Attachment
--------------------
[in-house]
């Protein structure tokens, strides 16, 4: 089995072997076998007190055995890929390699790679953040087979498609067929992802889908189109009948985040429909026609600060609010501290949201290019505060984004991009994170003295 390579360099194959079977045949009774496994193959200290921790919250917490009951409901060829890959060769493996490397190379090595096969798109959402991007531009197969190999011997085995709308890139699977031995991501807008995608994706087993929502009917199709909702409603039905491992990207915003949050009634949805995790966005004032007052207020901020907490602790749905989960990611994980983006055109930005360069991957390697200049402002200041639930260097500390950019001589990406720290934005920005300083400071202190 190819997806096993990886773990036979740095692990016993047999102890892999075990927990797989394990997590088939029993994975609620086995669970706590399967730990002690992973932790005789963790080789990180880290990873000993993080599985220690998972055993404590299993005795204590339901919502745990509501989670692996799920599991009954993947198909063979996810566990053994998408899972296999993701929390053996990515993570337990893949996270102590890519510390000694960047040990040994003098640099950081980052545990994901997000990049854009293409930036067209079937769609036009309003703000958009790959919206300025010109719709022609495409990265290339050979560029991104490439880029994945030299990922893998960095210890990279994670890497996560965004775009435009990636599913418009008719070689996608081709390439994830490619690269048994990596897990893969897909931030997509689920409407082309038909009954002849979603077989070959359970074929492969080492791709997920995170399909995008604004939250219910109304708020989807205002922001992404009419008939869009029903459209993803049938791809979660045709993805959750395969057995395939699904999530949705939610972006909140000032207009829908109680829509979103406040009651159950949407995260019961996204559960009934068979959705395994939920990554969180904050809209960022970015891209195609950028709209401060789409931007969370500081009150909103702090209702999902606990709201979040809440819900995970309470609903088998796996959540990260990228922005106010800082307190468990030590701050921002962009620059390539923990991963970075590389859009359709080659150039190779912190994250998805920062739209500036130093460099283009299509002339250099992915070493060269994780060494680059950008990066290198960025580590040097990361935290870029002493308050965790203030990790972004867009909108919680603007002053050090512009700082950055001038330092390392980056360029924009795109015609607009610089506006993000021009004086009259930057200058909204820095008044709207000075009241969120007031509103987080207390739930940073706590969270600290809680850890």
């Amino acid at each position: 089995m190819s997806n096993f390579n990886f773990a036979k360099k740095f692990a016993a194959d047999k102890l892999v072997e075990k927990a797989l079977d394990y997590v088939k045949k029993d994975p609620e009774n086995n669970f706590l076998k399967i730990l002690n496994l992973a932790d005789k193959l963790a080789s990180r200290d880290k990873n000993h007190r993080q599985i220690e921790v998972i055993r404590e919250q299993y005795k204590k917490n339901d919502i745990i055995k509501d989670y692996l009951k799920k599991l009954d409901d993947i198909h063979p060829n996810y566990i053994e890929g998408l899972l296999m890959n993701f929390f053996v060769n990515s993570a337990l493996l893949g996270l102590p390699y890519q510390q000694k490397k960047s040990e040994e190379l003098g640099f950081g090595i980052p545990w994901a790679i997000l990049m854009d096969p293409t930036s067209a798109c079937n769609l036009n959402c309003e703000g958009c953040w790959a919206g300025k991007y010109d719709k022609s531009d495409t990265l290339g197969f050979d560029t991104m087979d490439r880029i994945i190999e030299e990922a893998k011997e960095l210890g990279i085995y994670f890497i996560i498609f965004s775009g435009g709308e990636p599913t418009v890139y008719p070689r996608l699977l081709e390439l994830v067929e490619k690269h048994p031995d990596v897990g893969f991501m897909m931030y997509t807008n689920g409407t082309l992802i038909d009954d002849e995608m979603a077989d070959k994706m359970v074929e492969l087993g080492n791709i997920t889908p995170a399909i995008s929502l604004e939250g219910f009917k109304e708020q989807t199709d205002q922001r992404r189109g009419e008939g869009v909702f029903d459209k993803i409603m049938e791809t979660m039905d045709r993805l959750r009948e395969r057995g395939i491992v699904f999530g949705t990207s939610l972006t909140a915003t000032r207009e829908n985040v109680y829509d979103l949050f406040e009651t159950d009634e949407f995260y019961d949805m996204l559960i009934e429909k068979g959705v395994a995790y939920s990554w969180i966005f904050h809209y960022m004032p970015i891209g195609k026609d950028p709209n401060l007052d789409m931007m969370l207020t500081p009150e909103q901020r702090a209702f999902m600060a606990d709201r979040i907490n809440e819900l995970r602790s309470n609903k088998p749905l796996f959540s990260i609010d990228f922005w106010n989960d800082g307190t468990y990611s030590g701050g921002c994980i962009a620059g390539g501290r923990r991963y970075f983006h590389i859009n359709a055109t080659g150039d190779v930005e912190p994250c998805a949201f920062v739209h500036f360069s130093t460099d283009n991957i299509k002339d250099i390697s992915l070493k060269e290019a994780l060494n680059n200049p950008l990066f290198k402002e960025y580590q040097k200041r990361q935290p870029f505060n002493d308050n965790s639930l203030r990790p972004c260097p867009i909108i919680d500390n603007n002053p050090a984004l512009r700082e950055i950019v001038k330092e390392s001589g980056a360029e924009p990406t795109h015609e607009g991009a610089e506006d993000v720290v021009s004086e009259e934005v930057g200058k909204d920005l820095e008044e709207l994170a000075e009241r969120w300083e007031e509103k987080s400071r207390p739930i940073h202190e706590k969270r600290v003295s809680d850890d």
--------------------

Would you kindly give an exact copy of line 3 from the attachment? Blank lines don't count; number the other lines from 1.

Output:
């Amino acid at each position: 089995m190819s997806n096993f390579n990886f773990a036979k360099k740095f692990a016993a194959d047999k102890l892999v072997e075990k927990a797989l079977d394990y997590v088939k045949k029993d994975p609620e009774n086995n669970f706590l076998k399967i730990l002690n496994l992973a932790d005789k193959l963790a080789s990180r200290d880290k990873n000993h007190r993080q599985i220690e921790v998972i055993r404590e919250q299993y005795k204590k917490n339901d919502i745990i055995k509501d989670y692996l009951k799920k599991l009954d409901d993947i198909h063979p060829n996810y566990i053994e890929g998408l899972l296999m890959n993701f929390f053996v060769n990515s993570a337990l493996l893949g996270l102590p390699y890519q510390q000694k490397k960047s040990e040994e190379l003098g640099f950081g090595i980052p545990w994901a790679i997000l990049m854009d096969p293409t930036s067209a798109c079937n769609l036009n959402c309003e703000g958009c953040w790959a919206g300025k991007y010109d719709k022609s531009d495409t990265l290339g197969f050979d560029t991104m087979d490439r880029i994945i190999e030299e990922a893998k011997e960095l210890g990279i085995y994670f890497i996560i498609f965004s775009g435009g709308e990636p599913t418009v890139y008719p070689r996608l699977l081709e390439l994830v067929e490619k690269h048994p031995d990596v897990g893969f991501m897909m931030y997509t807008n689920g409407t082309l992802i038909d009954d002849e995608m979603a077989d070959k994706m359970v074929e492969l087993g080492n791709i997920t889908p995170a399909i995008s929502l604004e939250g219910f009917k109304e708020q989807t199709d205002q922001r992404r189109g009419e008939g869009v909702f029903d459209k993803i409603m049938e791809t979660m039905d045709r993805l959750r009948e395969r057995g395939i491992v699904f999530g949705t990207s939610l972006t909140a915003t000032r207009e829908n985040v109680y829509d979103l949050f406040e009651t159950d009634e949407f995260y019961d949805m996204l559960i009934e429909k068979g959705v395994a995790y939920s990554w969180i966005f904050h809209y960022m004032p970015i891209g195609k026609d950028p709209n401060l007052d789409m931007m969370l207020t500081p009150e909103q901020r702090a209702f999902m600060a606990d709201r979040i907490n809440e819900l995970r602790s309470n609903k088998p749905l796996f959540s990260i609010d990228f922005w106010n989960d800082g307190t468990y990611s030590g701050g921002c994980i962009a620059g390539g501290r923990r991963y970075f983006h590389i859009n359709a055109t080659g150039d190779v930005e912190p994250c998805a949201f920062v739209h500036f360069s130093t460099d283009n991957i299509k002339d250099i390697s992915l070493k060269e290019a994780l060494n680059n200049p950008l990066f290198k402002e960025y580590q040097k200041r990361q935290p870029f505060n002493d308050n965790s639930l203030r990790p972004c260097p867009i909108i919680d500390n603007n002053p050090a984004l512009r700082e950055i950019v001038k330092e390392s001589g980056a360029e924009p990406t795109h015609e607009g991009a610089e506006d993000v720290v021009s004086e009259e934005v930057g200058k909204d920005l820095e008044e709207l994170a000075e009241r969120w300083e007031e509103k987080s400071r207390p739930i940073h202190e706590k969270r600290v003295s809680d850890d």